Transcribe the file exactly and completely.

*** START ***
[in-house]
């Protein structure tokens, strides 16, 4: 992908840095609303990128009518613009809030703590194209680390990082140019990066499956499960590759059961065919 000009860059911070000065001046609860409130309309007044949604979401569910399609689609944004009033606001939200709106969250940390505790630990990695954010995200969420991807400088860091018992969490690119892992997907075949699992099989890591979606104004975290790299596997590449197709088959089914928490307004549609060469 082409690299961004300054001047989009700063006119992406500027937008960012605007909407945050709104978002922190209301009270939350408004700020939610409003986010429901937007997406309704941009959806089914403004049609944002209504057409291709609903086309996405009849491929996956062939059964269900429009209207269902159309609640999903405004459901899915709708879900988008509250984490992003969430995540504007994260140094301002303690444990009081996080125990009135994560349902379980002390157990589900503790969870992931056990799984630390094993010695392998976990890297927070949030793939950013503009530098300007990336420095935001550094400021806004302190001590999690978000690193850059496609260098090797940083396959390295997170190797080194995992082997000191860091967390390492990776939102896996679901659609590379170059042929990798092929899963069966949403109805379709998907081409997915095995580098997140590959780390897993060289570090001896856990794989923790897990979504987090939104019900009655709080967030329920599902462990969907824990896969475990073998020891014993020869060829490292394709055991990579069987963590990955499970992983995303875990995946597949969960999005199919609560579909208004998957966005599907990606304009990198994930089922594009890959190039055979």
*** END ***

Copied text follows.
[in-house]
């Protein structure tokens, strides 16, 4: 992908840095609303990128009518613009809030703590194209680390990082140019990066499956499960590759059961065919 000009860059911070000065001046609860409130309309007044949604979401569910399609689609944004009033606001939200709106969250940390505790630990990695954010995200969420991807400088860091018992969490690119892992997907075949699992099989890591979606104004975290790299596997590449197709088959089914928490307004549609060469 082409690299961004300054001047989009700063006119992406500027937008960012605007909407945050709104978002922190209301009270939350408004700020939610409003986010429901937007997406309704941009959806089914403004049609944002209504057409291709609903086309996405009849491929996956062939059964269900429009209207269902159309609640999903405004459901899915709708879900988008509250984490992003969430995540504007994260140094301002303690444990009081996080125990009135994560349902379980002390157990589900503790969870992931056990799984630390094993010695392998976990890297927070949030793939950013503009530098300007990336420095935001550094400021806004302190001590999690978000690193850059496609260098090797940083396959390295997170190797080194995992082997000191860091967390390492990776939102896996679901659609590379170059042929990798092929899963069966949403109805379709998907081409997915095995580098997140590959780390897993060289570090001896856990794989923790897990979504987090939104019900009655709080967030329920599902462990969907824990896969475990073998020891014993020869060829490292394709055991990579069987963590990955499970992983995303875990995946597949969960999005199919609560579909208004998957966005599907990606304009990198994930089922594009890959190039055979």